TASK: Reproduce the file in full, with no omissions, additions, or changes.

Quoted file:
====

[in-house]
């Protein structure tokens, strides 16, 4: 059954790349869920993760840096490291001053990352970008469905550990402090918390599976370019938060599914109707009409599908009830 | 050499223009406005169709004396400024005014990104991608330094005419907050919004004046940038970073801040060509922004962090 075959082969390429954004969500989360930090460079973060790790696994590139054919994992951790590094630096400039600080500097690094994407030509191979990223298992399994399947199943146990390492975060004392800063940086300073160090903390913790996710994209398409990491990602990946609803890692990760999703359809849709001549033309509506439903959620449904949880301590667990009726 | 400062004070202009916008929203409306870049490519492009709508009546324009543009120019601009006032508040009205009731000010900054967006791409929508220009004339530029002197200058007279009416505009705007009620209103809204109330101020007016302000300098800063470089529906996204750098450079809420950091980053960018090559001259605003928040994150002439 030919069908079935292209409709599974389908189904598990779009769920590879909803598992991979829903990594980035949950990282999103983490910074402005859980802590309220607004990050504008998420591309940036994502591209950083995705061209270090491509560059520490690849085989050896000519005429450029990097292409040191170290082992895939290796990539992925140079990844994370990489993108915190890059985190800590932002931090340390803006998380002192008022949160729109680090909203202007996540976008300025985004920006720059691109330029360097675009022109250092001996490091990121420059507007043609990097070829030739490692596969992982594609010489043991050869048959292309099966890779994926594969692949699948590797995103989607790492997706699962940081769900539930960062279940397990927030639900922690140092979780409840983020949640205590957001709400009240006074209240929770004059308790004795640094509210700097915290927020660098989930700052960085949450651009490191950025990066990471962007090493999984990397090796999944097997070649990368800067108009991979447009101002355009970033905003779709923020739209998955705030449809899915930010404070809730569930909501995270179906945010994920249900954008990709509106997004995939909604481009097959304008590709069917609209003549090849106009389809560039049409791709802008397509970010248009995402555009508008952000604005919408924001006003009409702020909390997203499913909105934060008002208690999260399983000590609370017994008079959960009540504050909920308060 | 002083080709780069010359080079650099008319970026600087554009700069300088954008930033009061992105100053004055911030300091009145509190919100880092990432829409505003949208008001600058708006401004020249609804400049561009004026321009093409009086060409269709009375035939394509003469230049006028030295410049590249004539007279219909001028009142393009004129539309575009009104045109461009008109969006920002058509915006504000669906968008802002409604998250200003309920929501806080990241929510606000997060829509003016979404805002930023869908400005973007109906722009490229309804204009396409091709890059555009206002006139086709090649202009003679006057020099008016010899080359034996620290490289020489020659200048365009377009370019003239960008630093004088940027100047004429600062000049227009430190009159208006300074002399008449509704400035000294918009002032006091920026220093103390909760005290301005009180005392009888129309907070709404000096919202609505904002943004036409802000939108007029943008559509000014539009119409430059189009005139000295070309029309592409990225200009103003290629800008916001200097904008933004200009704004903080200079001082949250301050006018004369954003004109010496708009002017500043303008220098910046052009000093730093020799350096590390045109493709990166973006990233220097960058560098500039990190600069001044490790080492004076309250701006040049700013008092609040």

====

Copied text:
[in-house]
């Protein structure tokens, strides 16, 4: 059954790349869920993760840096490291001053990352970008469905550990402090918390599976370019938060599914109707009409599908009830 | 050499223009406005169709004396400024005014990104991608330094005419907050919004004046940038970073801040060509922004962090 075959082969390429954004969500989360930090460079973060790790696994590139054919994992951790590094630096400039600080500097690094994407030509191979990223298992399994399947199943146990390492975060004392800063940086300073160090903390913790996710994209398409990491990602990946609803890692990760999703359809849709001549033309509506439903959620449904949880301590667990009726 | 400062004070202009916008929203409306870049490519492009709508009546324009543009120019601009006032508040009205009731000010900054967006791409929508220009004339530029002197200058007279009416505009705007009620209103809204109330101020007016302000300098800063470089529906996204750098450079809420950091980053960018090559001259605003928040994150002439 030919069908079935292209409709599974389908189904598990779009769920590879909803598992991979829903990594980035949950990282999103983490910074402005859980802590309220607004990050504008998420591309940036994502591209950083995705061209270090491509560059520490690849085989050896000519005429450029990097292409040191170290082992895939290796990539992925140079990844994370990489993108915190890059985190800590932002931090340390803006998380002192008022949160729109680090909203202007996540976008300025985004920006720059691109330029360097675009022109250092001996490091990121420059507007043609990097070829030739490692596969992982594609010489043991050869048959292309099966890779994926594969692949699948590797995103989607790492997706699962940081769900539930960062279940397990927030639900922690140092979780409840983020949640205590957001709400009240006074209240929770004059308790004795640094509210700097915290927020660098989930700052960085949450651009490191950025990066990471962007090493999984990397090796999944097997070649990368800067108009991979447009101002355009970033905003779709923020739209998955705030449809899915930010404070809730569930909501995270179906945010994920249900954008990709509106997004995939909604481009097959304008590709069917609209003549090849106009389809560039049409791709802008397509970010248009995402555009508008952000604005919408924001006003009409702020909390997203499913909105934060008002208690999260399983000590609370017994008079959960009540504050909920308060 | 002083080709780069010359080079650099008319970026600087554009700069300088954008930033009061992105100053004055911030300091009145509190919100880092990432829409505003949208008001600058708006401004020249609804400049561009004026321009093409009086060409269709009375035939394509003469230049006028030295410049590249004539007279219909001028009142393009004129539309575009009104045109461009008109969006920002058509915006504000669906968008802002409604998250200003309920929501806080990241929510606000997060829509003016979404805002930023869908400005973007109906722009490229309804204009396409091709890059555009206002006139086709090649202009003679006057020099008016010899080359034996620290490289020489020659200048365009377009370019003239960008630093004088940027100047004429600062000049227009430190009159208006300074002399008449509704400035000294918009002032006091920026220093103390909760005290301005009180005392009888129309907070709404000096919202609505904002943004036409802000939108007029943008559509000014539009119409430059189009005139000295070309029309592409990225200009103003290629800008916001200097904008933004200009704004903080200079001082949250301050006018004369954003004109010496708009002017500043303008220098910046052009000093730093020799350096590390045109493709990166973006990233220097960058560098500039990190600069001044490790080492004076309250701006040049700013008092609040």